Last night’s Planning Board Meeting ended on a passionate deliberation about their response to a recent complaint filed stating that they have withheld a public document.
The complaint was filed 2 weeks ago with the Town Clerk by Advisory Committee member, John Butler. Planning Board member Paul Cimino advised the board that town counsel confirmed his opinion that the document in question was not subject to Open Meeting Law.
The main discussion points: they have not violated the law, their intention has never been to keep information secret, and (though they are not obligated to) they will publish the incomplete document as a sign of good faith that they believe in transparency.
Cimino also objected to several details in the complaint as inaccurate or unsupported.
Chairman Don Morris and Cimino will work together on the official written response to Butler.
Much of the discussion was for the purpose of walking newly appointed board member, Phil Jenks, through the history of the document and complaint. Cimino explained:
- The draft that came out of the Zoning Advisory Committee was published in 2012 as part of the public hearing process
- When the Planning Board began the process of voting which revisions suggested by the public to adopt or decline, there was no Town Planner to do the administrative work. Therefore, Cimino volunteered to work on typing up the changes in order to keep the project moving towards the October Special Town Meeting.
- When they promised the release of the document by July 31st, they thought that they were almost done with it.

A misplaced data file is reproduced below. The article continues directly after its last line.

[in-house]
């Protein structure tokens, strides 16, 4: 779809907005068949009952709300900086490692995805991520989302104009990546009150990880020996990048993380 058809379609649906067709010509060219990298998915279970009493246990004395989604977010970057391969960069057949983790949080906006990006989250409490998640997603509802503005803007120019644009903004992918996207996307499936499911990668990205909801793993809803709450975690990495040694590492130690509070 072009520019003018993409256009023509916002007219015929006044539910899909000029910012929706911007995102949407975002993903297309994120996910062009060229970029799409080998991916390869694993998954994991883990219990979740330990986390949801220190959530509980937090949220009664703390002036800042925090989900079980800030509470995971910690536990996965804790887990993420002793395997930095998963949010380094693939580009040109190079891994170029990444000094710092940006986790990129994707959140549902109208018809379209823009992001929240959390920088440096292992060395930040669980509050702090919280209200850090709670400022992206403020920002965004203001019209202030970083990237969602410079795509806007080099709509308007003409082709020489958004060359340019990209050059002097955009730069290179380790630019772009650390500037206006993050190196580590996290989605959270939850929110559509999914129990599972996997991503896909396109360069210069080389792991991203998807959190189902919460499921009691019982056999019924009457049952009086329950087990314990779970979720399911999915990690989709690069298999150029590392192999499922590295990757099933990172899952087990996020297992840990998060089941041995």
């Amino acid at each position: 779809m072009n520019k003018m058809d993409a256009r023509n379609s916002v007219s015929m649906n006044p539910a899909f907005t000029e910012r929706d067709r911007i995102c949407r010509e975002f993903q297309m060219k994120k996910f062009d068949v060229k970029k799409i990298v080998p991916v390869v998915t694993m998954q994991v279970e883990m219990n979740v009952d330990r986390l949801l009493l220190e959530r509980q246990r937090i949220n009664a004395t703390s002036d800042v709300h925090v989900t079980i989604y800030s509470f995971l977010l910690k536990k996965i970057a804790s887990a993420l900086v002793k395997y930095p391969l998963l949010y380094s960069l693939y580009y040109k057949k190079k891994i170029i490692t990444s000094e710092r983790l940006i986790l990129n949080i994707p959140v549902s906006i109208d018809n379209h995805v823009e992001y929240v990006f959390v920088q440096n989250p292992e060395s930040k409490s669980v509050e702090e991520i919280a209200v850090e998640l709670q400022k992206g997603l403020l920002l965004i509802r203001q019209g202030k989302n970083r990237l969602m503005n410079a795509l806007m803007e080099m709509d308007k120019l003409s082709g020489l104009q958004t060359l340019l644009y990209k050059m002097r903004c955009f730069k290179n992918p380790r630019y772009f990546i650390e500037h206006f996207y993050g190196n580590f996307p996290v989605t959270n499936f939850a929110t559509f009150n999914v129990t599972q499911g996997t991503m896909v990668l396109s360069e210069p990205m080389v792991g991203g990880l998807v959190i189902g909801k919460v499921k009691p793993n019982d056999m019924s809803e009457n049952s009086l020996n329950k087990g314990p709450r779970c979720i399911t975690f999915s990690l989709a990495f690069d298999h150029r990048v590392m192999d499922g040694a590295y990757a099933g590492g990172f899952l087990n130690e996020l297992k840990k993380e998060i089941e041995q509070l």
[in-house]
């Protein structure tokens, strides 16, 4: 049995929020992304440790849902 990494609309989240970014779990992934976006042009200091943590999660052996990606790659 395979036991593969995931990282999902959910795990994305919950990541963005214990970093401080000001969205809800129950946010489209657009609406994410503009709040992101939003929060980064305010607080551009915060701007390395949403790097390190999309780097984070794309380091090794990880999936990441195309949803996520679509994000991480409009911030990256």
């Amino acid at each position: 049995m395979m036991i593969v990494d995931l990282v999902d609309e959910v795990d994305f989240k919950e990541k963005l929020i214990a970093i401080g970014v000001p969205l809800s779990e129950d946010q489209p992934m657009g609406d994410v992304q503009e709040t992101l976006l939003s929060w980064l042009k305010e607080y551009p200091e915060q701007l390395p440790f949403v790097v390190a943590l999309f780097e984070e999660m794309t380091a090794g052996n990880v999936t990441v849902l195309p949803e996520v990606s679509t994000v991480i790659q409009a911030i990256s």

- Subsequently in July, they decided to put a hold on the project to allow input from the future Town Planner.
- At that point, Cimino ceased working on revising the document, hoping for the Town Planner to take over the task.
Jenks, recommended that the document be published to negate an appearance of non-transparency.
Standing board members defended their past decision to not release the document several ways.
They were convinced that having published an incomplete draft (with some voted changes incorporated and others not input yet) would have created a lot of confusion for the public.
Member Kathy Bartolini also defended the document as an ongoing project of deliberation. She said that as long as it was continually evolving, it would not have made sense to publish at each little revision along the way.
Member Andrew Mills repeatedly referred to the document as being simply “Paul’s notes” of their work. In his opinion, since the board had never voted or deliberated on Cimino’s document, it never reached the level of a public document.
Morris clarified that none of the information in the document was kept secret. All revisions had been openly discussed and voted on.
Morris bridled at implications that the board has tried to “employ subterfuge”. He pointed out that the zoning draft will need a 2/3 vote at a Town Meeting to pass. He maintained that the board has never withheld public documents. And, he was adamant that the board understands that it works for the residents of Southborough. He defended past decisions as in service to the public (to avoid causing them confusion.)